The Activity of Gardening

stretching exercises for gardeners

Stretching Exercises for Gardeners – 8 Easy Steps in 10 Minutes to Warm Up

 A garden is a truly wonderful thing. We’re right to feel proud of our own garden, as after all, we spend so much time in it (particularly during these hotter summer months). We are forever enjoying it, modifying it, improving it or tending to it. As well as time, a lot of effort, care and attention is dedicated to gardening, whether that be designing the next phase of our existing garden, transforming it completely or tending to the must-do tasks of mowing, raking, digging, pruning, hoeing, weeding – this list of tasks is endless. But have you ever paid attention to how gardening makes us active? Gardening really does get us moving and contributes to NHS guidelines of undertaking 150 minutes of moderate exercise per week.

We might squat to do the weeding, reach to cut a tall hedge, push a wheelbarrow uphill, lift a heavy plant into position, dig out a home for a new tree, all of which require one or a combination of these fundamentals: strength, flexibility, balance, co-ordination, power, endurance and sometimes a great deal of patience too! Without us even realising we’re challenging ourselves doing any of these things whilst at the same time elevating our heart rate and maybe even breaking into a sweat. All of which are good for the body and mind, keeping us physically and mentally strong whilst releasing those all important ‘happy’ hormones – the endorphins – making us feel better and calmer afterwards. Plus the added bonus of having a fantastic-looking well-kept garden. What’s not to like about that? 

Like any ‘fantastic looking garden’, it needs looking after but it’s worth remembering that we need to look after ourselves too. When gardening, we need to ensure we stay hydrated throughout but most importantly ensure that we mobilise our joints before we begin.  Simple Stretching exercises for gardeners prior to and post each gardening session is a sure way to prepare the body as best we can.  

Why bother you might be thinking? Because in the same way your garden needs care and attention, you do too. How many times have you woken up the next day after gardening with a stiff back, a stiff neck, sore legs, sore arms or possibly all of the above?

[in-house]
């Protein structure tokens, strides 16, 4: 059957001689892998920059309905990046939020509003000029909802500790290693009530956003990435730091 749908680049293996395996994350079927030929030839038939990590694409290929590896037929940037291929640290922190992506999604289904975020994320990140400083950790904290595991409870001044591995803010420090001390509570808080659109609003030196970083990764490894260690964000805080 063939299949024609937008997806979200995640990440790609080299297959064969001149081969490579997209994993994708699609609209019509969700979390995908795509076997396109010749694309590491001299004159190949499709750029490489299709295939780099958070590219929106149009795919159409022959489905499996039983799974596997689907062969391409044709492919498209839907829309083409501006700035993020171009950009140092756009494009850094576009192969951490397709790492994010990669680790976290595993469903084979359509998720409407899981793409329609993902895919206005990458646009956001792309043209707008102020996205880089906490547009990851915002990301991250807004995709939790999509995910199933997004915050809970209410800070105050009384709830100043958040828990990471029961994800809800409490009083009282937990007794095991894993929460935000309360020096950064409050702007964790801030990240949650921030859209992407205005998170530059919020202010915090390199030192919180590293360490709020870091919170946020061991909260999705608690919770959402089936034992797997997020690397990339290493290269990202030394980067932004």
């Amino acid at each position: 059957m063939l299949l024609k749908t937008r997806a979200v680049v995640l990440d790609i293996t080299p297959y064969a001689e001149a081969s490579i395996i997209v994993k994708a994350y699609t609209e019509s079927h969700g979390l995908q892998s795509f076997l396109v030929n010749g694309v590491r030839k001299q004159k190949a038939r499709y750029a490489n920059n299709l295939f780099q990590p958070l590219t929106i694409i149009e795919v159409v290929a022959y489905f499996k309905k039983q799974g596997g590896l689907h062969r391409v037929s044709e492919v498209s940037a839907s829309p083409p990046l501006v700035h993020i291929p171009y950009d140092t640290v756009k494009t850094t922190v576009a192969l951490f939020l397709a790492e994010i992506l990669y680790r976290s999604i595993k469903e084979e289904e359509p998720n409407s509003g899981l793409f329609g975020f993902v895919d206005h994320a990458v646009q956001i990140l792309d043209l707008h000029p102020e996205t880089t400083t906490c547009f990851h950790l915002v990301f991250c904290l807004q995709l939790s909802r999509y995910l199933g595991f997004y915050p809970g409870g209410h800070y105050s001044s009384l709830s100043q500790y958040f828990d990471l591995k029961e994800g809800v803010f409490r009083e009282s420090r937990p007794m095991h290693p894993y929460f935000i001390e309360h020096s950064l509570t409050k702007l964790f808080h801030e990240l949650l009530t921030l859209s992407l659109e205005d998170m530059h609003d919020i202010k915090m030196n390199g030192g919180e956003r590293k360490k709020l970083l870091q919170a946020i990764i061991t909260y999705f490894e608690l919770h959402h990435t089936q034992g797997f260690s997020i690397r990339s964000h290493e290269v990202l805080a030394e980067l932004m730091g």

Why Stretching Exercises for Gardeners is Important

Mobilising the joints and stretching will not only prep your body for the work ahead but also help it unwind from the work you’ve just completed. Plus it’s vital for 3 other key reasons: 

  • Speeds up recovery time: to help ensure that you don’t ache either at all afterwards or for less time than usual. 
  • Decreases the risk of injury: think about how many times you’ve heard of someone pulling a muscle in the garden by doing something we might deem to be a simple and not taxing task. It may have even happened to you?  
  • Increases your range of movement: for instance maybe you find it hard to squat and reach down to do the weeding right now but through stretching (before and after gardening and on a daily basis) this may help to loosen things up.   


8 Quick Stretching Exercises for Gardeners 

So what could a mobility/stretch routine before and after gardening look like? By following these 8 steps that will take you less than 10 minutes, could help your body to feel freer and looser:

  • Wrist Circles and Shakes: circle both wrists clockwise for 15 seconds and anticlockwise. Then shake both wrists out for 15 seconds 
  • Arm Circles: circle both arms forwards for 15 seconds, backwards for 15 seconds, clockwise for 15 seconds and anticlockwise for 15 seconds.
  • Shoulder Shrugs: raise your shoulders up towards your ears, hold for the count of 3 seconds and drop down. Repeat 3 times. 
  • Torso rotation: keeping your pelvis/hips facing forwards rotate slowly through the torso firstly to the right and hold for 2 seconds, before rotating to the left and repeat 5 times each side. Be sure to rotate to the point where it feels comfortable.
  • Overhead Reach and Side Bends: reach both arms out overhead and reach upwards, come up onto your tip toes. Then reach overhead to the left, return to the middle and reach overhead to the right. Return to the middle and drop back to the heels. Repeat 3 times each side. 
  • Floor Touch and Overhead Reach: start with your feet slightly wider than hip width apart, bend through the knees then reach down to the floor and touch it or as far you can. Then push up through the legs, extend the arms and reach up overhead. Repeat 5 times in total.  
  • Toe Touch and Hold: start with your feet hip width apart, hinge at the hips and with straight legs reach down as far as comfortable – do not force the reach. Hang there for 10 secs. Repeat twice more.
  • Straight Leg and Arm Side Sweep Hold: start with your feet hip width apart, hinge at the hips and with straight legs reach down as far as comfortable. Sweep the right arm around to the left hand side of the body by rotating through the torso and hold in position for 15 seconds. Repeat with left arm to the right-hand side. 

Now you’ve learnt to ‘put yourself first in your garden’, here’s to happier gardening and even better results both out of the garden and in it. Happy stretching! 

Author: Zara Ozard of Energy House Fitness, Personal Trainer
07934 061186
[email protected]